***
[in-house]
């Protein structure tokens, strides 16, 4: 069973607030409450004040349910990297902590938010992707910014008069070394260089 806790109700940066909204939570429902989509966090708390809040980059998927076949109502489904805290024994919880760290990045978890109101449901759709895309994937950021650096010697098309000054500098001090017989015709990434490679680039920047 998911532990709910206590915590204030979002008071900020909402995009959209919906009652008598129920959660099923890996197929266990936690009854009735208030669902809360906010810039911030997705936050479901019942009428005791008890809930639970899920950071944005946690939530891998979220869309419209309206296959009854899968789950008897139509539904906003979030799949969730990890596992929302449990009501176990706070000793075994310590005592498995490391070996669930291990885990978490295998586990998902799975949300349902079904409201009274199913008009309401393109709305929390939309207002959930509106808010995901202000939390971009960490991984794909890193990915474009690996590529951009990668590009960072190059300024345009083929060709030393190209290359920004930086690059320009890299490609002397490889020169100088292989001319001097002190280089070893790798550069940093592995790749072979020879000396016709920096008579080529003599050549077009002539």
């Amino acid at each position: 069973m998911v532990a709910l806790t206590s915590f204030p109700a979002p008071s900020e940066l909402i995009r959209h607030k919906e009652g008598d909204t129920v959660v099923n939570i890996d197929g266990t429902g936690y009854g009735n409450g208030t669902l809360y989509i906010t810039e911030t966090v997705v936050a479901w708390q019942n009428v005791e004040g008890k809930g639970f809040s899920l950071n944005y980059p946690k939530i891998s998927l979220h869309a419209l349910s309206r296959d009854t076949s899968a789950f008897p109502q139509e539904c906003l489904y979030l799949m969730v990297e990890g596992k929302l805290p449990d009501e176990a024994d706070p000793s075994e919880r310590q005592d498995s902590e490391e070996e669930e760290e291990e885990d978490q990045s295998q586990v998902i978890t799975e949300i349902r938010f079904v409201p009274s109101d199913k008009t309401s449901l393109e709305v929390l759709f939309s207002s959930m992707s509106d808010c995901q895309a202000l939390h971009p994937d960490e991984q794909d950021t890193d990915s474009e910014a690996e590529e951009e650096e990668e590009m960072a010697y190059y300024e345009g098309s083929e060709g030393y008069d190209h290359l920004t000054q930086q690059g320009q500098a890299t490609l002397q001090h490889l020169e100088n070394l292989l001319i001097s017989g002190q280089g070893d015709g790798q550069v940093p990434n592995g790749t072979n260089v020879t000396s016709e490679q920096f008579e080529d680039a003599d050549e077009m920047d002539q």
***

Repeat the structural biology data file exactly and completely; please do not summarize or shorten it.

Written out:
[in-house]
């Protein structure tokens, strides 16, 4: 069973607030409450004040349910990297902590938010992707910014008069070394260089 806790109700940066909204939570429902989509966090708390809040980059998927076949109502489904805290024994919880760290990045978890109101449901759709895309994937950021650096010697098309000054500098001090017989015709990434490679680039920047 998911532990709910206590915590204030979002008071900020909402995009959209919906009652008598129920959660099923890996197929266990936690009854009735208030669902809360906010810039911030997705936050479901019942009428005791008890809930639970899920950071944005946690939530891998979220869309419209309206296959009854899968789950008897139509539904906003979030799949969730990890596992929302449990009501176990706070000793075994310590005592498995490391070996669930291990885990978490295998586990998902799975949300349902079904409201009274199913008009309401393109709305929390939309207002959930509106808010995901202000939390971009960490991984794909890193990915474009690996590529951009990668590009960072190059300024345009083929060709030393190209290359920004930086690059320009890299490609002397490889020169100088292989001319001097002190280089070893790798550069940093592995790749072979020879000396016709920096008579080529003599050549077009002539």
């Amino acid at each position: 069973m998911v532990a709910l806790t206590s915590f204030p109700a979002p008071s900020e940066l909402i995009r959209h607030k919906e009652g008598d909204t129920v959660v099923n939570i890996d197929g266990t429902g936690y009854g009735n409450g208030t669902l809360y989509i906010t810039e911030t966090v997705v936050a479901w708390q019942n009428v005791e004040g008890k809930g639970f809040s899920l950071n944005y980059p946690k939530i891998s998927l979220h869309a419209l349910s309206r296959d009854t076949s899968a789950f008897p109502q139509e539904c906003l489904y979030l799949m969730v990297e990890g596992k929302l805290p449990d009501e176990a024994d706070p000793s075994e919880r310590q005592d498995s902590e490391e070996e669930e760290e291990e885990d978490q990045s295998q586990v998902i978890t799975e949300i349902r938010f079904v409201p009274s109101d199913k008009t309401s449901l393109e709305v929390l759709f939309s207002s959930m992707s509106d808010c995901q895309a202000l939390h971009p994937d960490e991984q794909d950021t890193d990915s474009e910014a690996e590529e951009e650096e990668e590009m960072a010697y190059y300024e345009g098309s083929e060709g030393y008069d190209h290359l920004t000054q930086q690059g320009q500098a890299t490609l002397q001090h490889l020169e100088n070394l292989l001319i001097s017989g002190q280089g070893d015709g790798q550069v940093p990434n592995g790749t072979n260089v020879t000396s016709e490679q920096f008579e080529d680039a003599d050549e077009m920047d002539q």